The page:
A: There's a variety of common injuries that occur, but as the population ages, you see a shift in the type of claim. It's not that you had an injury and it changes into something else; it's the type of claims that are reported.
One of the things that is interesting about workers' comp is that when I started in the industry, in 1990, 60 percent of the payouts were for indemnity and 40 percent were medical, but we're moving toward 50-50, because medical costs have become a much more important component of the claims.
Q: What's indemnity?
A: That's lost wages.
Q: How often do you make recommendations about whether a particular insurance rate should be revised upward or downward?
A: I do not handle that function in the company. I handle the financial reporting aspect. So every quarter I do a reserve review for the company. I gather up all the data that's needed. We look at frequency (of the claims), severity (the average cost of the claim), inflationary trends... .
Q: Wow, that's so interesting.
A: You're ready to sign up, huh? (Laughter)
Q: What are some of the tools of your trade, in terms of equipment? You sit there with a calculator?
A: A calculator, a computer, software packages, like a spreadsheet package. We have reserving software?
Q: "Reserving" software?
A: Yes, so we can develop the loss-development triangles, to assist us in projecting losses.
We also have modeling software. We're heavy users of software, and data systems.
Q: How much do you interact with other employees at First Insurance?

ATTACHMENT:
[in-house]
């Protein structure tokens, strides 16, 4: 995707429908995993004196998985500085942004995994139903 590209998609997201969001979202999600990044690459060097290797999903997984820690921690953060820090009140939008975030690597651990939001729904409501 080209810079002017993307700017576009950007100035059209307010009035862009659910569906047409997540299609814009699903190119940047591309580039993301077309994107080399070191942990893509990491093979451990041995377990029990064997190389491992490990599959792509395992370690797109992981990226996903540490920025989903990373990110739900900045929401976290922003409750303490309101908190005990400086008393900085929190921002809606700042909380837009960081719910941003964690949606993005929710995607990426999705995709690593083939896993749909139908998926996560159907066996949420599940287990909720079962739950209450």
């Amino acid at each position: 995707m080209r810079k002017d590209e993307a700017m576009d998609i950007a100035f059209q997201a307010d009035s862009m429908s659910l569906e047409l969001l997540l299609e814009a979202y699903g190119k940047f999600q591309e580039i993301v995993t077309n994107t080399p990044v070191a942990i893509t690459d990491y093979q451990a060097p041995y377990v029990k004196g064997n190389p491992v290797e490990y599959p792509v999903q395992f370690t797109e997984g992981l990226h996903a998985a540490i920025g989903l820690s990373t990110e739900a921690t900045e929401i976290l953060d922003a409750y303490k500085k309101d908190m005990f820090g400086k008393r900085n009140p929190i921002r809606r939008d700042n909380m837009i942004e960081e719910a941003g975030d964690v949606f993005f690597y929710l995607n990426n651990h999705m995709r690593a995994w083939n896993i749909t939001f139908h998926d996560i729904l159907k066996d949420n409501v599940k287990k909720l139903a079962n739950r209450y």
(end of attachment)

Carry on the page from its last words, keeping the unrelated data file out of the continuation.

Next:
A: I interact with claims and underwriting on a regular basis.
Q: And underwriting is what?
A: Underwriters are the people who rate the policies and issue them. They evaluate the risk and decide whether the company will accept that.
Q: How has your knowledge about property casualty statistics affected the way you conduct your personal life?
A: I'm more risk aware, in terms of liability.
Q: Do you read a lot of math and statistics books?
A: I read papers generated by my society, so I can stay abreast of new trends, and those generally are very statistically intensive.
Q: What are your hobbies?
A: My husband and I own a boat, and we enjoy going boating in the immediate area.
Q: How many actuaries are there at your company?
A: We have one credentialed actuary. I'm a fellow of the American Academy of Actuary and the Casualty Actuarial Society.
Q: How many other actuaries are there in Hawaii?
A: There are a few, but not many. Most of them are the life actuaries.
Q: Do you guys ever meet?
A: Nobody here is organized. They do that in other places where there are more actuaries, but nobody is doing that here, though it would be interesting to meet the other people and see what kinds of challenges they face.